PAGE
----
Sunday: duck report

June 3, 2018 • 2:30 pm

Well, the ducks are now taking to their fancy vet-approved “waterfowl starter food”, so they’re easier to feed. I just ordered two more 25-pound bags; as Randy Schenck said, this qualifies me as a Duck Farmer. So be it. Here are pictures from today’s three feedings:

Mom and brood in the morning:

They’re cute when they’re lined up behind Mom two by two, like a school class behind the teacher:

An adorable duckling foraging in the lily pads. He looks suspicious.

They all forage in the lily pads. I’m not sure what they’re eating there: perhaps insects.

One is the loneliest number

Two is better:

And three is better still:

Two of the brood nibble on an Iris in the pond. I guess they were just tasting it.

And of course all the credit for this brood belongs to my beloved Honey, who gives up her food for her brood:

36 thoughts on “Sunday: duck report

  1. … as Randy Schenck said, this qualifies me as a Duck Farmer.

    Long as you’re layin’ off the gavage, boss, we cool.

  2. I so enjoy the updates. They are such cute ducklings. Their feathers look almost like fur in the pictures.

    1. Looks like they’re still completely covered in down. Will be fun to see their flight and contour feathers start to appear. 🙂

  3. Duck farmer? So when do we get to see you in coveralls and a straw hat to go with the appropriate boots?

    1. What he needs to do now is check in at the local FSA office (farm service agency) and see what services he might apply for. Based on his acreage and number of livestock he may be entitled to some benefits, maybe insurance, you never know. He would be Cook county. I’m kidding but hey, you have to play the part. He already has the cowboy boots so Duck Wrangler would be the title.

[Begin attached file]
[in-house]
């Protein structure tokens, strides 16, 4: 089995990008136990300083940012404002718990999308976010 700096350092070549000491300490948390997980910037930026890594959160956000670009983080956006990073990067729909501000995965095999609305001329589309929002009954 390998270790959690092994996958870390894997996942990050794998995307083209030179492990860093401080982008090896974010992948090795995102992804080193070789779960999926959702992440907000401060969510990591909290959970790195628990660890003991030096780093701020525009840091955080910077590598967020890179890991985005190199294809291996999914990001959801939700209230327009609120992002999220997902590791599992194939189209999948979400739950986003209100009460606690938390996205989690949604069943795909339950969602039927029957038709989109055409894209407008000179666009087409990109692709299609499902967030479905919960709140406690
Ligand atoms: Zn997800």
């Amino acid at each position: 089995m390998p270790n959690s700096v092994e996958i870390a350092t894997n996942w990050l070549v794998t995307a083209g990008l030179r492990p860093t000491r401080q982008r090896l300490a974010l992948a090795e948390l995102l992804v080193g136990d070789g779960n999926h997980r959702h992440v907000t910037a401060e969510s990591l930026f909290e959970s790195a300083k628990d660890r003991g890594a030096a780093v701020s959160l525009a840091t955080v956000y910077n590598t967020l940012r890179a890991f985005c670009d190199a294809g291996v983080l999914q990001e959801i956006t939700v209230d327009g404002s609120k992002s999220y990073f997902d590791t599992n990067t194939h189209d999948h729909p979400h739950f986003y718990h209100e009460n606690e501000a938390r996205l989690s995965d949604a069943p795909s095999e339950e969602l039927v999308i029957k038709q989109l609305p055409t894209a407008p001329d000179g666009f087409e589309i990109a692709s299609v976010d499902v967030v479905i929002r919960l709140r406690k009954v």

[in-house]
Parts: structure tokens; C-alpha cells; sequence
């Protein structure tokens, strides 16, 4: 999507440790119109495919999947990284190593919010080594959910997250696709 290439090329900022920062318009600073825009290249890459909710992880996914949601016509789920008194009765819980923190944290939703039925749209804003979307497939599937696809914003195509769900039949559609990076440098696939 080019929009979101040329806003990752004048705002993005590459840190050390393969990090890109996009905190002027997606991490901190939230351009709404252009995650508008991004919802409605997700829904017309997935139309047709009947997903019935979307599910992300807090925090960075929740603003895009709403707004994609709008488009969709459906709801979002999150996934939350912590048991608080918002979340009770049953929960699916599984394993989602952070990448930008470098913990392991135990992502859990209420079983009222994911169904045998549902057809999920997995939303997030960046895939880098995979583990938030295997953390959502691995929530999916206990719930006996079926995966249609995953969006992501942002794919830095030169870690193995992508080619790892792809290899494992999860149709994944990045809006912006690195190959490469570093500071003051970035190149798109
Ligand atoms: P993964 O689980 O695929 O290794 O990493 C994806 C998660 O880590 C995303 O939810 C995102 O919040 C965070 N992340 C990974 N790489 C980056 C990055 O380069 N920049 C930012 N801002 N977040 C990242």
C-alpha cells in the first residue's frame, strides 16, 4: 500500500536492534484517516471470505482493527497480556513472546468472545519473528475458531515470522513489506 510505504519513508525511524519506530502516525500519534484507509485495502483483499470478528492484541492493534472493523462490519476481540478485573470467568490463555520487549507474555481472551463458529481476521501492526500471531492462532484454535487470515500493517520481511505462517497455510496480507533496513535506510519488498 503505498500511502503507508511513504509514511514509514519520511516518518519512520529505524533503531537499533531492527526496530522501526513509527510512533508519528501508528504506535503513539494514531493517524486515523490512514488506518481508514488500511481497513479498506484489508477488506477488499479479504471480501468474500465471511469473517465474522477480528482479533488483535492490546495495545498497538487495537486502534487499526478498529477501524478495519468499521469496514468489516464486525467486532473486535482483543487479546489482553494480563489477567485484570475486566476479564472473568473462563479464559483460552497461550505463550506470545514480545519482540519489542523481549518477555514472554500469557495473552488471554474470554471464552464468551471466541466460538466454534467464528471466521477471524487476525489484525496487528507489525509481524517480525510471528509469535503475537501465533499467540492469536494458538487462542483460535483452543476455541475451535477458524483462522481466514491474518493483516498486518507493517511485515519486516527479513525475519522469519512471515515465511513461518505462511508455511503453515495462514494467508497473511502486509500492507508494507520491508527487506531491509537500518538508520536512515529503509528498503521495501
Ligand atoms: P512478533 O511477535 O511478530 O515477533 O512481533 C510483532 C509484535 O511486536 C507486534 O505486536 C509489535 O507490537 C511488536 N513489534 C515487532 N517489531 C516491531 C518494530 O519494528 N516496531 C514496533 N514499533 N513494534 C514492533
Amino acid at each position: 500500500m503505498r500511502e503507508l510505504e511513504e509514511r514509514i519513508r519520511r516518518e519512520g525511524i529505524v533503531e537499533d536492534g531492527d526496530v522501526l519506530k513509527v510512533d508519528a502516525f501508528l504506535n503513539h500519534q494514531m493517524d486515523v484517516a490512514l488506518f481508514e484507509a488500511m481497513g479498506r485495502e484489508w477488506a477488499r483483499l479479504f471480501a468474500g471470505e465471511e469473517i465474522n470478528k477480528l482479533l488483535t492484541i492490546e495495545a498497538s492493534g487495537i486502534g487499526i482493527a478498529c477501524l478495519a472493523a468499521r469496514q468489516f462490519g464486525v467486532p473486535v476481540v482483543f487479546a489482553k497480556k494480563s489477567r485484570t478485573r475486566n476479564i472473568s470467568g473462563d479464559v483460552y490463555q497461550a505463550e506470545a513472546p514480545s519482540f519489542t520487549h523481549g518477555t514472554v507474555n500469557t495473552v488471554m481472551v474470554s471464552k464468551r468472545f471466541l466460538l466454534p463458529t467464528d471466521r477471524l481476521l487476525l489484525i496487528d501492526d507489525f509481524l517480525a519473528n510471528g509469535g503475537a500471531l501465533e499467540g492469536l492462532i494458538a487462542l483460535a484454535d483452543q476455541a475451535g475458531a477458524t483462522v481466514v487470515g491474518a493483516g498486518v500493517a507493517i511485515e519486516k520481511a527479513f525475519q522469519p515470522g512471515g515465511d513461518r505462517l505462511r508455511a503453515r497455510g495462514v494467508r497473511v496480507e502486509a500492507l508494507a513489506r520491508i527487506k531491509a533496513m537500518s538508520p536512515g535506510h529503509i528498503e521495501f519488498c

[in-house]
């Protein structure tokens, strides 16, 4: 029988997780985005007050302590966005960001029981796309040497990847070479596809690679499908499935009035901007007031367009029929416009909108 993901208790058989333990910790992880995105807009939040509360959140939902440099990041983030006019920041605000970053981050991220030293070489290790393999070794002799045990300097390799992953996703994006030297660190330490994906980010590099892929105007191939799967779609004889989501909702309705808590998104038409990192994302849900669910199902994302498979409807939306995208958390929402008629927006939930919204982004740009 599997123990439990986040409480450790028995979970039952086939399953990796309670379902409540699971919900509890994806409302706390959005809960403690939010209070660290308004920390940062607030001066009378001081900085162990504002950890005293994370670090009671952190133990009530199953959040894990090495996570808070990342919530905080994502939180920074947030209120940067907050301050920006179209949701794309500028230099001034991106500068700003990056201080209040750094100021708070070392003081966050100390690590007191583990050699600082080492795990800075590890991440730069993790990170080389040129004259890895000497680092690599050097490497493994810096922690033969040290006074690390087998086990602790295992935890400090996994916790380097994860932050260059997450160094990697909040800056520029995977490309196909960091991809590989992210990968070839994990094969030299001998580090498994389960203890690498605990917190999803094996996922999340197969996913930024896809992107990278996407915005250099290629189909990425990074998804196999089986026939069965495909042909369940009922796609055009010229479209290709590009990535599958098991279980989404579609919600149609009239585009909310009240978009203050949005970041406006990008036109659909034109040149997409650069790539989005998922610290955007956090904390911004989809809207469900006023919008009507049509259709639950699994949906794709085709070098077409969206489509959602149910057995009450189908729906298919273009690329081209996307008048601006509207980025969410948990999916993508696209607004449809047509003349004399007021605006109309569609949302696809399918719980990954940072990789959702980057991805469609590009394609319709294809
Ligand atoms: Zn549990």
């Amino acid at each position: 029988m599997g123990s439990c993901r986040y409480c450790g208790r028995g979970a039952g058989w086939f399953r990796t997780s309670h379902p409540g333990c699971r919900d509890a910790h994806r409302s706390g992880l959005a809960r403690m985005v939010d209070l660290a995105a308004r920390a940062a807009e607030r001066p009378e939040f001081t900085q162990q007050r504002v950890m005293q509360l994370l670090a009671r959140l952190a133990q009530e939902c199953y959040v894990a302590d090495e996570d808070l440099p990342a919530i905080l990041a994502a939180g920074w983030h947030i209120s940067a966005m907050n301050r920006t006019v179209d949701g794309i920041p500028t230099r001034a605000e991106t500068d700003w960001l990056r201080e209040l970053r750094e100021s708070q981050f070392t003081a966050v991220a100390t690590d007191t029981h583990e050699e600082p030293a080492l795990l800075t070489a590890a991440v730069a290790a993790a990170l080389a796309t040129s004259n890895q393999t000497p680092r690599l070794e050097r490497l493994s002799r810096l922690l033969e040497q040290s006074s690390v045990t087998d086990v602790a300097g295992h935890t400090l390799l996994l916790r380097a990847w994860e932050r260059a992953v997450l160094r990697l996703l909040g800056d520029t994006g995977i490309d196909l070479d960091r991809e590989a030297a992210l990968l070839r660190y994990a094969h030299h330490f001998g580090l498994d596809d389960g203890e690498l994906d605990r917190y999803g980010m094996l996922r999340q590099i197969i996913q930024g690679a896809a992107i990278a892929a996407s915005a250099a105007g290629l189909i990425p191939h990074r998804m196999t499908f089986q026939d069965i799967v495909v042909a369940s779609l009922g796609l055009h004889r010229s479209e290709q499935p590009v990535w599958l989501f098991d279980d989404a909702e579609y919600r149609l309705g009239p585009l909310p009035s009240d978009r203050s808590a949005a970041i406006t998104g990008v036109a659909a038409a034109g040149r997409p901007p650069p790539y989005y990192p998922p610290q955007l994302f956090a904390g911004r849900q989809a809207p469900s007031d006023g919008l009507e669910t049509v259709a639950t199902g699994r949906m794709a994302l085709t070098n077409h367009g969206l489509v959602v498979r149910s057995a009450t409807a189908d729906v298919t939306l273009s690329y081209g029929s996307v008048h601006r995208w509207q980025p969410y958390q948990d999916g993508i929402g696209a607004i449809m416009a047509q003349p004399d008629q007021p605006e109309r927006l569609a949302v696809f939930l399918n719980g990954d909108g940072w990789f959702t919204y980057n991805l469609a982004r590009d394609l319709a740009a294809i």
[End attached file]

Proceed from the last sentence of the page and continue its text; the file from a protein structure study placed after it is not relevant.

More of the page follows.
1. What’s poisonous depends on who you are, and I think almost all plants are poisonous to some creatures. Asparagus is apparently deadly to horses, for example. Also parts of a plant vary in their toxicity, and petals seem to often have less of the weird secondary compounds than leaves.

    1. I can’t get close to them, though I did pick up two when they were trapped in the central “ring” when the water level was too low for them to jump out. I waded out there and gently lifted them out into the main pond, where they rejoined their siblings and honey. They were light as a feather, and plenty scared, so I didn’t hold them longer than it took to scoop them out. They were soft. When they got bigger last year, I could pet them a little, but that’s when they were much older, and they didn’t like it much.

  4. OK, I’m loving these updates on the fledglings; but even better (since we’re contemporaries), I like the Three Dog Night reference. (What, Momma told me not to come…)

  5. The ducklings will feed on the dragonflies in the pond. There is video of this. One of Jerry’s colleagues, Michael LaBarbera, gave a talk back in 2009 where he shows video of this. He was studying the dragonflies and shooting high speed video. Which is incredible when slowed down.

    The talk is great. The video is not that good – does not always show what LaBarbera has up on the screen. He said one year, there were no ducklings. Another, there were two separate broods. One was abandoned by its mother and the three survivors fledged themselves. You can see his talk here: